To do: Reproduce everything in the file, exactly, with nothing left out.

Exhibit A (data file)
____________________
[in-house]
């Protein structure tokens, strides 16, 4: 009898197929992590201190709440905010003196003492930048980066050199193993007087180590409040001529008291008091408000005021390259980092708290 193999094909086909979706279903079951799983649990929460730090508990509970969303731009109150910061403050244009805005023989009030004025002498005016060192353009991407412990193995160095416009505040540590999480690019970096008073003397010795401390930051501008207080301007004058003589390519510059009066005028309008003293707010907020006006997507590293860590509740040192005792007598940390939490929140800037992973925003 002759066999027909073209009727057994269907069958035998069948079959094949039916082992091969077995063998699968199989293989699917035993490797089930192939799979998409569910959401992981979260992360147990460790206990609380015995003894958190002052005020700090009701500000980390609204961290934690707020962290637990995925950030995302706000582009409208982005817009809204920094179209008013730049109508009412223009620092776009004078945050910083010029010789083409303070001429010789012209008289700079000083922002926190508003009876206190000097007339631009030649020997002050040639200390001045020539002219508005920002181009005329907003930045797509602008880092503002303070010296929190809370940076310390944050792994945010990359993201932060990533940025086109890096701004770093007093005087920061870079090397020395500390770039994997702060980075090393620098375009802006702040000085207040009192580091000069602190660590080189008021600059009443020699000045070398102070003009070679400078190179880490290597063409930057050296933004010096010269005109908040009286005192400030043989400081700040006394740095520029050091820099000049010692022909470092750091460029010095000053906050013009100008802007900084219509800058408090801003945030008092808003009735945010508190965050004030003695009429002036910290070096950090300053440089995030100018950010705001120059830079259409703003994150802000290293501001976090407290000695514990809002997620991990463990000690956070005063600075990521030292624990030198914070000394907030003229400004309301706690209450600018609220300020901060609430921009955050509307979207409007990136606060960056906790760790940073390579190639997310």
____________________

[in-house]
């Protein structure tokens, strides 16, 4: 009898197929992590201190709440905010003196003492930048980066050199193993007087180590409040001529008291008091408000005021390259980092708290 193999094909086909979706279903079951799983649990929460730090508990509970969303731009109150910061403050244009805005023989009030004025002498005016060192353009991407412990193995160095416009505040540590999480690019970096008073003397010795401390930051501008207080301007004058003589390519510059009066005028309008003293707010907020006006997507590293860590509740040192005792007598940390939490929140800037992973925003 002759066999027909073209009727057994269907069958035998069948079959094949039916082992091969077995063998699968199989293989699917035993490797089930192939799979998409569910959401992981979260992360147990460790206990609380015995003894958190002052005020700090009701500000980390609204961290934690707020962290637990995925950030995302706000582009409208982005817009809204920094179209008013730049109508009412223009620092776009004078945050910083010029010789083409303070001429010789012209008289700079000083922002926190508003009876206190000097007339631009030649020997002050040639200390001045020539002219508005920002181009005329907003930045797509602008880092503002303070010296929190809370940076310390944050792994945010990359993201932060990533940025086109890096701004770093007093005087920061870079090397020395500390770039994997702060980075090393620098375009802006702040000085207040009192580091000069602190660590080189008021600059009443020699000045070398102070003009070679400078190179880490290597063409930057050296933004010096010269005109908040009286005192400030043989400081700040006394740095520029050091820099000049010692022909470092750091460029010095000053906050013009100008802007900084219509800058408090801003945030008092808003009735945010508190965050004030003695009429002036910290070096950090300053440089995030100018950010705001120059830079259409703003994150802000290293501001976090407290000695514990809002997620991990463990000690956070005063600075990521030292624990030198914070000394907030003229400004309301706690209450600018609220300020901060609430921009955050509307979207409007990136606060960056906790760790940073390579190639997310």